HCB News: Besides the annual meeting being virtual-only this year, what other changes or updates are notable for attendees?
TE: In all honesty, the words “virtual only” really don’t do justice to the platform that ASTRO is rolling out. It is extremely impressive. I’ve been part of several virtual meetings since March, and I will tell you that what I’ve seen thus far is superior to anything I imagined. This will not simply be another Zoom call.
In terms of new features, we will offer three Master Classes to attendees. The first one is in “Radiopharmaceutical Therapy.” The second one is “Professional Development, Leadership and Emotionally Intelligent Communication.” The final Class is “Cannabis in Cancer Care.” There will also be storytelling sessions on a range of topics like geographic access and COVID-19, sessions where other leading medical societies will present the latest cancer breakthroughs in their disciplines, and digital posters with live narration from the authors. My Presidential Symposium on Sunday will take a deeper dive on global health issues with “The Global Clinic: Radiation Oncology in the 21st Century.” This session will focus on access disparity to radiation oncology services with a panel of all-star international faculty presenters.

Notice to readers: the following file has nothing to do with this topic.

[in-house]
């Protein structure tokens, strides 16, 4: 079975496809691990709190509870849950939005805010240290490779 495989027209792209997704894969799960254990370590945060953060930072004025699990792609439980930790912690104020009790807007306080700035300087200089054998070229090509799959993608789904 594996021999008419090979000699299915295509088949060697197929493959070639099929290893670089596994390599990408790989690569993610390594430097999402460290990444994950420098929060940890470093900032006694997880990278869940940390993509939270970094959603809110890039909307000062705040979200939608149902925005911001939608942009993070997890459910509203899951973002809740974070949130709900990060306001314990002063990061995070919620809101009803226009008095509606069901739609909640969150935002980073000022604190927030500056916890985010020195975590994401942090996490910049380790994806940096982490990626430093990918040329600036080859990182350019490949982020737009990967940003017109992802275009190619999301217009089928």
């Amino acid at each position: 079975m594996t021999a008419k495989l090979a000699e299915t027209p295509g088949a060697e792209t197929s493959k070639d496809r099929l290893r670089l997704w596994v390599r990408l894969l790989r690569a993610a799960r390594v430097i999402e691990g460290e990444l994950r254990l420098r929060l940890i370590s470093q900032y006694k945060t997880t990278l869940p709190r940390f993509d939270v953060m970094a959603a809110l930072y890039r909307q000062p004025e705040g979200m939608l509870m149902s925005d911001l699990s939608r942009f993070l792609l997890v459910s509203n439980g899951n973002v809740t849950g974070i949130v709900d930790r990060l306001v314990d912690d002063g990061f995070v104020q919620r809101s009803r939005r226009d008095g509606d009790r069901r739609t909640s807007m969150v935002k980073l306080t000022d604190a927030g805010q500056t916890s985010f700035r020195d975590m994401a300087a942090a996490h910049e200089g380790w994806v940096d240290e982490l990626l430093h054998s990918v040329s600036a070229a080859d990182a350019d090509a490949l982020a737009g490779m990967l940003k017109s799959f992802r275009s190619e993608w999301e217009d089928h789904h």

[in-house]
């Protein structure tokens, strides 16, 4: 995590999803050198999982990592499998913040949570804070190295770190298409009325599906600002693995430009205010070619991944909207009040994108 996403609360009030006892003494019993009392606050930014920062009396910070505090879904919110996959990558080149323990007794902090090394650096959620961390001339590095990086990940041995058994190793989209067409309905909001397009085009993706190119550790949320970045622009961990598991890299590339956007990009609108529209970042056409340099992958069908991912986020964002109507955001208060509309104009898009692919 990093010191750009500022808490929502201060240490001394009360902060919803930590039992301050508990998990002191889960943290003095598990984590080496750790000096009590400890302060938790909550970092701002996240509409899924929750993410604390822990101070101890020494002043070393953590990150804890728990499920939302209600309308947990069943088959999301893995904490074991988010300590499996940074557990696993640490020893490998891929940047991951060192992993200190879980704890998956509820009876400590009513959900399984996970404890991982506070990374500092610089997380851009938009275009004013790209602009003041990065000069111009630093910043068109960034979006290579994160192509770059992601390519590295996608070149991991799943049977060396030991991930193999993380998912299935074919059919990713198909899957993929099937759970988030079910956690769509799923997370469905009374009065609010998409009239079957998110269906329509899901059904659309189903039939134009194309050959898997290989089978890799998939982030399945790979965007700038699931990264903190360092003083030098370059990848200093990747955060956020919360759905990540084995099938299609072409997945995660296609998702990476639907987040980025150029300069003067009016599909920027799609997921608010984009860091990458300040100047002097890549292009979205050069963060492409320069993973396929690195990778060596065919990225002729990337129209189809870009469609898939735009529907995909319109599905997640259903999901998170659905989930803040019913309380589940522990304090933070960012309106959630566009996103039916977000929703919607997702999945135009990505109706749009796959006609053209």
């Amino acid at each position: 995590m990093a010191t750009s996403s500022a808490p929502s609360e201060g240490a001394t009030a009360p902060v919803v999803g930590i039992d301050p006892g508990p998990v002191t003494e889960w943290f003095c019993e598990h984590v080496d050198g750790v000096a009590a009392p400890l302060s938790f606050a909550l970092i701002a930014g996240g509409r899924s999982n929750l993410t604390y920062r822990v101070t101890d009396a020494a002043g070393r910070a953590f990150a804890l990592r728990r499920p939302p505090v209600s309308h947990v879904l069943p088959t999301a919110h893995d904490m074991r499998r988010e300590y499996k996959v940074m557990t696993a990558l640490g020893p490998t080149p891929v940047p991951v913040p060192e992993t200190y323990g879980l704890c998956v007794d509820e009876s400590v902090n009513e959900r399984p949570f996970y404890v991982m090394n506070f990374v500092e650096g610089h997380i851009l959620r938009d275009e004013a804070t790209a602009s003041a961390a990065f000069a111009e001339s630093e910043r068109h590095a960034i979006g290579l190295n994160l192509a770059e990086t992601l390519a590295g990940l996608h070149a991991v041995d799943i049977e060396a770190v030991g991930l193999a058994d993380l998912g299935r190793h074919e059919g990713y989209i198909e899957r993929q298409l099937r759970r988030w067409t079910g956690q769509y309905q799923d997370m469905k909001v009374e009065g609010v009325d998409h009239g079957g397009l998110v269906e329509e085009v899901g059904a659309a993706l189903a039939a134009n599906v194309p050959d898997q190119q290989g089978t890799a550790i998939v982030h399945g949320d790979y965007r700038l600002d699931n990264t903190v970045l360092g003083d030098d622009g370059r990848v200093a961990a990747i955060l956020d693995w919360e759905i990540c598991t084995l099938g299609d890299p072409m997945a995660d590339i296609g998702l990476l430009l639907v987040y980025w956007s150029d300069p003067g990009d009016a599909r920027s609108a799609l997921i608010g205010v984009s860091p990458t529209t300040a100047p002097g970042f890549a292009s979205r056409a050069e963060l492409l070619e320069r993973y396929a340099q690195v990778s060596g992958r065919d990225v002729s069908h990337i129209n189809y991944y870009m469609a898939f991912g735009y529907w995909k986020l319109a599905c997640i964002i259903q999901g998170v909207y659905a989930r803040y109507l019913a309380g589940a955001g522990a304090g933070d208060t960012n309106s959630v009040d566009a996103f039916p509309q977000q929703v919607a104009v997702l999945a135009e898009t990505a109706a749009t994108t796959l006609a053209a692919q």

Another upside to the meeting being virtual is that content will be available on-demand for 30 days after the meeting. This means the usual harvest of CMEs jumps from about 35 hours for a regular live meeting to the potential for acquiring more than 200 hours of CME. It’s a wonderful investment and I hope people take the time to register and join us.
HCB News: What are the challenges facing radiation oncology today and has the pandemic exacerbated any of them?
TE: One of the most important issues for radiation oncology, one that we’ve all been trying to navigate for the past several years, is the unnecessary hurdle presented by prior authorization. Prior authorization obstructs the normal process of care for cancer patients and can delay essential treatment, to the detriment of the patient. Delays can range from several hours to weeks. Time is a precious ally for both the doctor and the patient, and prior authorization simply consumes too much of it.
ASTRO currently has a survey in the field to get a better sense of how the COVID-19 pandemic has affected this issue. Preliminary results suggest the problem of prior authorization has been exacerbated by the pandemic. ASTRO will continue working with health insurers, interceding when necessary on behalf of our members, as well as interacting with legislators and regulators to try to fix the problem.